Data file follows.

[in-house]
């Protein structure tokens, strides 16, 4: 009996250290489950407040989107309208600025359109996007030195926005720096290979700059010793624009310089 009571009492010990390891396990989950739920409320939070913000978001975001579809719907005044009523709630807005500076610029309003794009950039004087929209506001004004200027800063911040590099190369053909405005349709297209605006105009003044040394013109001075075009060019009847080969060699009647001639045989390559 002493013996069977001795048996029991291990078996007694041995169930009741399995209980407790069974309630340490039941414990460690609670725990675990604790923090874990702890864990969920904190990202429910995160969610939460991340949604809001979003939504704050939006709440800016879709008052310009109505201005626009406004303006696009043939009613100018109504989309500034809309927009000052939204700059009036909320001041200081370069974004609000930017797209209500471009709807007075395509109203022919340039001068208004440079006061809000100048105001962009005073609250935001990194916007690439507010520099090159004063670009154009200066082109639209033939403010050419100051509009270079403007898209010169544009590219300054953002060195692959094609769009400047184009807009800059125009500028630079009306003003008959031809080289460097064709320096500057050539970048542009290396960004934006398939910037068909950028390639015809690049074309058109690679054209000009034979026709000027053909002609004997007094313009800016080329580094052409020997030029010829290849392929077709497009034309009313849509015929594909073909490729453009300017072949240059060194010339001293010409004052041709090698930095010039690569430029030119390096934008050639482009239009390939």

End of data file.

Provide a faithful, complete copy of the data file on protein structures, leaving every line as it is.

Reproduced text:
[in-house]
């Protein structure tokens, strides 16, 4: 009996250290489950407040989107309208600025359109996007030195926005720096290979700059010793624009310089 009571009492010990390891396990989950739920409320939070913000978001975001579809719907005044009523709630807005500076610029309003794009950039004087929209506001004004200027800063911040590099190369053909405005349709297209605006105009003044040394013109001075075009060019009847080969060699009647001639045989390559 002493013996069977001795048996029991291990078996007694041995169930009741399995209980407790069974309630340490039941414990460690609670725990675990604790923090874990702890864990969920904190990202429910995160969610939460991340949604809001979003939504704050939006709440800016879709008052310009109505201005626009406004303006696009043939009613100018109504989309500034809309927009000052939204700059009036909320001041200081370069974004609000930017797209209500471009709807007075395509109203022919340039001068208004440079006061809000100048105001962009005073609250935001990194916007690439507010520099090159004063670009154009200066082109639209033939403010050419100051509009270079403007898209010169544009590219300054953002060195692959094609769009400047184009807009800059125009500028630079009306003003008959031809080289460097064709320096500057050539970048542009290396960004934006398939910037068909950028390639015809690049074309058109690679054209000009034979026709000027053909002609004997007094313009800016080329580094052409020997030029010829290849392929077709497009034309009313849509015929594909073909490729453009300017072949240059060194010339001293010409004052041709090698930095010039690569430029030119390096934008050639482009239009390939």